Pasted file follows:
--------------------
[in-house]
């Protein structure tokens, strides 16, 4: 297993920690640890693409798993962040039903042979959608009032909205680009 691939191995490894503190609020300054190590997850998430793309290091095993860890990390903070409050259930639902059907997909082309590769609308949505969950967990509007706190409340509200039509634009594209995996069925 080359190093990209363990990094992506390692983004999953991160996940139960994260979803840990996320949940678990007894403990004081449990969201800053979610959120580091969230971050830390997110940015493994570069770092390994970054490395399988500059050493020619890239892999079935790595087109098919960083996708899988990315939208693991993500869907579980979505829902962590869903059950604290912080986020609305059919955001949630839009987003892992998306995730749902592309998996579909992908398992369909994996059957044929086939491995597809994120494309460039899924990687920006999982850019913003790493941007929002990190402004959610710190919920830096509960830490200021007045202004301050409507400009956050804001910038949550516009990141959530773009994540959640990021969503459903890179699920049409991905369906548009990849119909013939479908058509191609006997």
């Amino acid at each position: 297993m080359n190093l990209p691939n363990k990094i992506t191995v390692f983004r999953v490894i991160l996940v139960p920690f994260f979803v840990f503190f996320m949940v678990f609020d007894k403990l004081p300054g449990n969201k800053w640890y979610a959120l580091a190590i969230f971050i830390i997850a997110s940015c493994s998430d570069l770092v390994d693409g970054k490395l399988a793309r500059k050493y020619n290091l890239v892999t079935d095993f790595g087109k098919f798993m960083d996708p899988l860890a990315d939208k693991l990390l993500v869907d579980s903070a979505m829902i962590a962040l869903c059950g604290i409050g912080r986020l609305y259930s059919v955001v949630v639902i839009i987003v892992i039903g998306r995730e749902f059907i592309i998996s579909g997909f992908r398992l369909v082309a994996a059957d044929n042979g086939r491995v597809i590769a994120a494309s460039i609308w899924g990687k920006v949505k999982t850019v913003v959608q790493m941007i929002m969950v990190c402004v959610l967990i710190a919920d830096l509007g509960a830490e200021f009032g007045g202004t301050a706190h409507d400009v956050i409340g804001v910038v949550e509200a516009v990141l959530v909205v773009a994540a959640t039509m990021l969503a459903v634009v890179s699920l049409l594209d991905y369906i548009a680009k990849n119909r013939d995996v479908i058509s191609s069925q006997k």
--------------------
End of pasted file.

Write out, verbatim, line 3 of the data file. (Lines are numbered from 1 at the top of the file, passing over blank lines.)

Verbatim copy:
């Amino acid at each position: 297993m080359n190093l990209p691939n363990k990094i992506t191995v390692f983004r999953v490894i991160l996940v139960p920690f994260f979803v840990f503190f996320m949940v678990f609020d007894k403990l004081p300054g449990n969201k800053w640890y979610a959120l580091a190590i969230f971050i830390i997850a997110s940015c493994s998430d570069l770092v390994d693409g970054k490395l399988a793309r500059k050493y020619n290091l890239v892999t079935d095993f790595g087109k098919f798993m960083d996708p899988l860890a990315d939208k693991l990390l993500v869907d579980s903070a979505m829902i962590a962040l869903c059950g604290i409050g912080r986020l609305y259930s059919v955001v949630v639902i839009i987003v892992i039903g998306r995730e749902f059907i592309i998996s579909g997909f992908r398992l369909v082309a994996a059957d044929n042979g086939r491995v597809i590769a994120a494309s460039i609308w899924g990687k920006v949505k999982t850019v913003v959608q790493m941007i929002m969950v990190c402004v959610l967990i710190a919920d830096l509007g509960a830490e200021f009032g007045g202004t301050a706190h409507d400009v956050i409340g804001v910038v949550e509200a516009v990141l959530v909205v773009a994540a959640t039509m990021l969503a459903v634009v890179s699920l049409l594209d991905y369906i548009a680009k990849n119909r013939d995996v479908i058509s191609s069925q006997k």